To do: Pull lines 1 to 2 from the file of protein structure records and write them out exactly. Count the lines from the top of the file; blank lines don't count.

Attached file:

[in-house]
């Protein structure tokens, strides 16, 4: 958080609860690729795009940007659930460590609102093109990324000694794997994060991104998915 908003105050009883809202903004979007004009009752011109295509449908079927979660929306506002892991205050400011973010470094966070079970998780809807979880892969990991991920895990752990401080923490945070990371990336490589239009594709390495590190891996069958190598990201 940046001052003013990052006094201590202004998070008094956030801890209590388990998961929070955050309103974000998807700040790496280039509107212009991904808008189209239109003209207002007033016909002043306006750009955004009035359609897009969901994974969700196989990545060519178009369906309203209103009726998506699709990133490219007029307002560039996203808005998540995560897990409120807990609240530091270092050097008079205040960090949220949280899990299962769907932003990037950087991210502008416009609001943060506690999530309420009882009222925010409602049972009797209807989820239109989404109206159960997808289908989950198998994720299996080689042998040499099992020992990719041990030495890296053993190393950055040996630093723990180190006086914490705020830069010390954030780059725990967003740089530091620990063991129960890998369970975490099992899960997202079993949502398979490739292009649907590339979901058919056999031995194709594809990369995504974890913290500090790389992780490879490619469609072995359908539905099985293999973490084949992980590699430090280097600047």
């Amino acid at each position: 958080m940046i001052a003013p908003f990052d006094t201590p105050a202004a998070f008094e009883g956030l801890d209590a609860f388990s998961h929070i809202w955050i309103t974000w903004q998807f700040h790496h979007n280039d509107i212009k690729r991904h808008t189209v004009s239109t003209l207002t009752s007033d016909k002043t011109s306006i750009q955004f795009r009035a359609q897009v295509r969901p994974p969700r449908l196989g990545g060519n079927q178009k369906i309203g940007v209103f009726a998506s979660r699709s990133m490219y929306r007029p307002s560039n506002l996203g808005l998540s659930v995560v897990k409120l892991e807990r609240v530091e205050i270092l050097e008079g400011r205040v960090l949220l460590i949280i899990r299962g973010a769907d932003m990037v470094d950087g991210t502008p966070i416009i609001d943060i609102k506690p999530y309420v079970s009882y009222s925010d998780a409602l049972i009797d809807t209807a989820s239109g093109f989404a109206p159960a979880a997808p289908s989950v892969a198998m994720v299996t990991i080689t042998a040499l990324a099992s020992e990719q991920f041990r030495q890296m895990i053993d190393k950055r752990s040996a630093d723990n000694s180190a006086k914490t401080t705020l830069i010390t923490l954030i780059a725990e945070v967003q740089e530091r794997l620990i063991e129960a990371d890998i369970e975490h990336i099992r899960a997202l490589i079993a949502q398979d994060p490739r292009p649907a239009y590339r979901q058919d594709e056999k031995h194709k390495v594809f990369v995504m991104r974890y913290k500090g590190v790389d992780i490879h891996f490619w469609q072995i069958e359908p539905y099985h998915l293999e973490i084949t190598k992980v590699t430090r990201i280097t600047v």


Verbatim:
[in-house]
């Protein structure tokens, strides 16, 4: 958080609860690729795009940007659930460590609102093109990324000694794997994060991104998915 908003105050009883809202903004979007004009009752011109295509449908079927979660929306506002892991205050400011973010470094966070079970998780809807979880892969990991991920895990752990401080923490945070990371990336490589239009594709390495590190891996069958190598990201 940046001052003013990052006094201590202004998070008094956030801890209590388990998961929070955050309103974000998807700040790496280039509107212009991904808008189209239109003209207002007033016909002043306006750009955004009035359609897009969901994974969700196989990545060519178009369906309203209103009726998506699709990133490219007029307002560039996203808005998540995560897990409120807990609240530091270092050097008079205040960090949220949280899990299962769907932003990037950087991210502008416009609001943060506690999530309420009882009222925010409602049972009797209807989820239109989404109206159960997808289908989950198998994720299996080689042998040499099992020992990719041990030495890296053993190393950055040996630093723990180190006086914490705020830069010390954030780059725990967003740089530091620990063991129960890998369970975490099992899960997202079993949502398979490739292009649907590339979901058919056999031995194709594809990369995504974890913290500090790389992780490879490619469609072995359908539905099985293999973490084949992980590699430090280097600047």